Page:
I thought it was fine - when I had a few realtek chips as well.  Then I put in the intel stuff and the little wonkiness I had experienced stopped.  Everything worked there wasn't an "oh shit I pressed this and now im hosed" type things.  The VPN comes right back up on setting change etc.



  • @radarino

    I've used Pfsense 1.2.3 for 4-5 years without problems… few months ago I've installed 2.2.x version on a machine with 4 Realtek NIC, but seems have some problems: about once a day one nic (random) stops working and I have to shutdown the server (ifdown/ifup doesn't take effects).

    What kind of hardware is this? 32Bit or 64Bit? And this is a 32Bit or 64Bit pfSense installation?
    If this will be 64Bit capable hardware I would suggesting to install also a 64Bit pfSense version too!

    @doktornotor

    So, this is my question: which is the most reliable NIC for PfSense?

    Not so easy to answer at this moment as I see it right here but watched under different circumstances it might be better to understanding.
    (Only my version about it)

    • You have a running pfSense installation and all went fine for you, this might be sounding strange but if so and all
      things you need or whish to do can be realized easily there is nothing to talk about the brand or manufacturer name
      of the NICs. If QoS, VLANs, bridging and all other things went fine, you may not need to dicuss the vendor name of
      the NIC producer in any kind or manner. Because all is fine running.

    • If you gots trouble and/or problems that can´t be solved you will be better with an actual and good driver supported
      NIC, better then the problem causing one. At this time it might be a good choice to have a look onto Intel NICs that are
      actually also fine running under the actual pfSense hardware and/or that will be used by pfSense (store) appliances it self
      or perhaps they will be really good reported as running fine without any hassle or issues. Perhaps likes;

    • Intel Pro/1000 PT dual or quad port NICs

    • Intel i210 single or dual port NICs

    • Intel i340-T2 or T4 adapters

    • Intel i350-T2 or T4 adapters

    • Intel X520 or X540 NICs

    • Chelsio T520 orT540 NICs

    They are causing mostly no problems and/or are very well driver supported and widely reported well working too!

    • Before setting up or buying hardware it might be also nice to know which hardware especially which NICs are well
      working and doing their job in all kinds of disciplines well. So it might be good to know before spending money that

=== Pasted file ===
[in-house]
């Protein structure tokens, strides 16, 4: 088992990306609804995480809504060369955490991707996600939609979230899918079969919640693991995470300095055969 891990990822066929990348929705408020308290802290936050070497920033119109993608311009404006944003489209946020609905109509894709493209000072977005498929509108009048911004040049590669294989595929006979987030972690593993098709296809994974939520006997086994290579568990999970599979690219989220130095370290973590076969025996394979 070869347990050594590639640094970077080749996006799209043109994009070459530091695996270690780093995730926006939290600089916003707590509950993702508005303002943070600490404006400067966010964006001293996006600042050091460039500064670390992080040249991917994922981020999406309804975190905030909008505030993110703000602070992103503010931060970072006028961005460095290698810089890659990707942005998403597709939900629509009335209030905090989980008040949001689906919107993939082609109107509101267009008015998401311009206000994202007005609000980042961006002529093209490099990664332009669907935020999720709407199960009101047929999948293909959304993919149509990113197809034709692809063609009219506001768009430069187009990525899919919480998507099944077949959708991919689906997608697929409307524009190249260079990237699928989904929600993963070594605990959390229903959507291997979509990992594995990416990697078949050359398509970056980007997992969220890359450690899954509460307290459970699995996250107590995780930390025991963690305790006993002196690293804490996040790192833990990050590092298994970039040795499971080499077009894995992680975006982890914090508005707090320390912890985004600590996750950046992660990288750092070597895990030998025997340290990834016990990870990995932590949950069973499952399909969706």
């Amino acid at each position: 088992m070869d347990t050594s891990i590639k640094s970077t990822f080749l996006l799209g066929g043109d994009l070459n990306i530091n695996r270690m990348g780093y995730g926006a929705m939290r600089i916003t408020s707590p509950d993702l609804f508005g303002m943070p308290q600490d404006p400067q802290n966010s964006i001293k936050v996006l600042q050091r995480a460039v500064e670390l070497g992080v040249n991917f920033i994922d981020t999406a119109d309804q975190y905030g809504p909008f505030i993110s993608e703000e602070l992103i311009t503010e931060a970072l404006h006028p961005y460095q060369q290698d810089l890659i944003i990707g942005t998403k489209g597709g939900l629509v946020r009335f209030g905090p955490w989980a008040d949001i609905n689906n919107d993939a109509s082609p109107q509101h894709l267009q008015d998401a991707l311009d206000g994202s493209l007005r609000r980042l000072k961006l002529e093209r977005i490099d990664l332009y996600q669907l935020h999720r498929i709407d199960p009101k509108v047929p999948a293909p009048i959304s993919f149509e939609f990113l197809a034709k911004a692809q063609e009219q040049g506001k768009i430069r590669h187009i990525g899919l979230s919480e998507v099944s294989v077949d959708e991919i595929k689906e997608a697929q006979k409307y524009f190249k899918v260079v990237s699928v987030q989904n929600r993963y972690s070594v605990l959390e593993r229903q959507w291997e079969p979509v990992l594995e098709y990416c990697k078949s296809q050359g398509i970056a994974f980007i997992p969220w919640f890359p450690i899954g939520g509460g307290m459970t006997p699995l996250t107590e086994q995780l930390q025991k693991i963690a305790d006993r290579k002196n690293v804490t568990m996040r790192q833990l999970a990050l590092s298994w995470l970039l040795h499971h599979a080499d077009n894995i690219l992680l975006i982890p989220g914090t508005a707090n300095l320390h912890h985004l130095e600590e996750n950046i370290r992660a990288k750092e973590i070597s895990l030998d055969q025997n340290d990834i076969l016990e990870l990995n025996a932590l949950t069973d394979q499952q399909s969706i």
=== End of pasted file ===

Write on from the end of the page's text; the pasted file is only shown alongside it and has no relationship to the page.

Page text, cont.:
there will be no money wasted for a NIC. For two refurbished Intel PT ones we talk about nearly ~$100 that is quite
      much money for the most if us.

    950 Mbps + overhead = 1 Gbps, no problem for this Realtek and no sweat for CPU…

    Also Broadcom will be running fine in much systems, and if there will be not a problem or a thing that
    can not be done or realized there will be no need to change it, but if something went wrong and can´t
    solved out, it might be better to go with an Intel card where no problems will be reported at any time,
    and not before. So if all is running fine the brand is absolutely not interesting in my eyes.

    All of my problems receiving DHCP from upstream went away when I swapped out a realtek jetway PCI daughter card for intel. Just sayin. Put it through a switch first so I could capture. ISP was doing the right thing. Card would just "go deaf" out-of-the-blue occasionally.

    There are known issues with some realtek chips/drivers not properly implementing things like hard-setting speed/duplex in the edge cases where that's required.

    You are the lucky one, because that will be mostly based on the PHY that is soldered on this daughter boards. For the NF9HG-2930
    I often advice here in the forum, are also two daughter boards are available and the both comes with a Pericom PHY soldered on the
    boards that is not really supported by pfSense and so it may be also going on with your RealTek daughter board perhaps!?

    Much anecdotal evidence supports avoiding realtek.

    In former days it was really not the best bet or option to go with a RealTek NIC based on other things but based on the slower
    WAN or Internet connections it was not really important. As todays WAN or Internet connections speed will be fast increasing
    it might be becoming more important for users to get a good driver supported NIC for that action (WAN).

    In earlier days RealTek was fully offloading any network tasks to the system CPUs, but for low power and/or smaller appliances
    this was a really horror, but based on the lower Internet connection speed this was acceptable for the most users.

    Intel was soldering a small network chip that was handling the parities only (consumer cards (NICs)) on his cards and so they
    was higher in price compared against the mostly other vendors network cards, but they where offloading "some" tasks from
    the system CPU and so this systems was acting more agile. But again also for a small but higher price or budget to pay for.